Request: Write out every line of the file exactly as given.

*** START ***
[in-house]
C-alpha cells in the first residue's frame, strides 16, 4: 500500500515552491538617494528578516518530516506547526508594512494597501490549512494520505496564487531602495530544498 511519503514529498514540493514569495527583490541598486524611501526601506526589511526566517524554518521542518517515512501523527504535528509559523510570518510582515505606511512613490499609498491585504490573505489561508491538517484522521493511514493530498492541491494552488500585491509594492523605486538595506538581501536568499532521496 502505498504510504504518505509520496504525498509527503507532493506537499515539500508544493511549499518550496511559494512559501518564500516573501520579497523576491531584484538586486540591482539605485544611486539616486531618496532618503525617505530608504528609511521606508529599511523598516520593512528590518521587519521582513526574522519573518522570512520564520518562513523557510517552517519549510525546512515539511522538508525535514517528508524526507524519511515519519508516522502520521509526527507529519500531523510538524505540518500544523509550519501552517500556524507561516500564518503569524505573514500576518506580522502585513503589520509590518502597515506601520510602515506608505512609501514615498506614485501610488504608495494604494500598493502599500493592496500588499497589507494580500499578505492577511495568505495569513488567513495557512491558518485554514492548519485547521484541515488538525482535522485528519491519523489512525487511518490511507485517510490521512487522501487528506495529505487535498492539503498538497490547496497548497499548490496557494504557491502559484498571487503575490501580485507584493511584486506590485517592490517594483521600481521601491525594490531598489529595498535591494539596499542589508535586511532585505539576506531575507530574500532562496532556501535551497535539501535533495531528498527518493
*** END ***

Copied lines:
[in-house]
C-alpha cells in the first residue's frame, strides 16, 4: 500500500515552491538617494528578516518530516506547526508594512494597501490549512494520505496564487531602495530544498 511519503514529498514540493514569495527583490541598486524611501526601506526589511526566517524554518521542518517515512501523527504535528509559523510570518510582515505606511512613490499609498491585504490573505489561508491538517484522521493511514493530498492541491494552488500585491509594492523605486538595506538581501536568499532521496 502505498504510504504518505509520496504525498509527503507532493506537499515539500508544493511549499518550496511559494512559501518564500516573501520579497523576491531584484538586486540591482539605485544611486539616486531618496532618503525617505530608504528609511521606508529599511523598516520593512528590518521587519521582513526574522519573518522570512520564520518562513523557510517552517519549510525546512515539511522538508525535514517528508524526507524519511515519519508516522502520521509526527507529519500531523510538524505540518500544523509550519501552517500556524507561516500564518503569524505573514500576518506580522502585513503589520509590518502597515506601520510602515506608505512609501514615498506614485501610488504608495494604494500598493502599500493592496500588499497589507494580500499578505492577511495568505495569513488567513495557512491558518485554514492548519485547521484541515488538525482535522485528519491519523489512525487511518490511507485517510490521512487522501487528506495529505487535498492539503498538497490547496497548497499548490496557494504557491502559484498571487503575490501580485507584493511584486506590485517592490517594483521600481521601491525594490531598489529595498535591494539596499542589508535586511532585505539576506531575507530574500532562496532556501535551497535539501535533495531528498527518493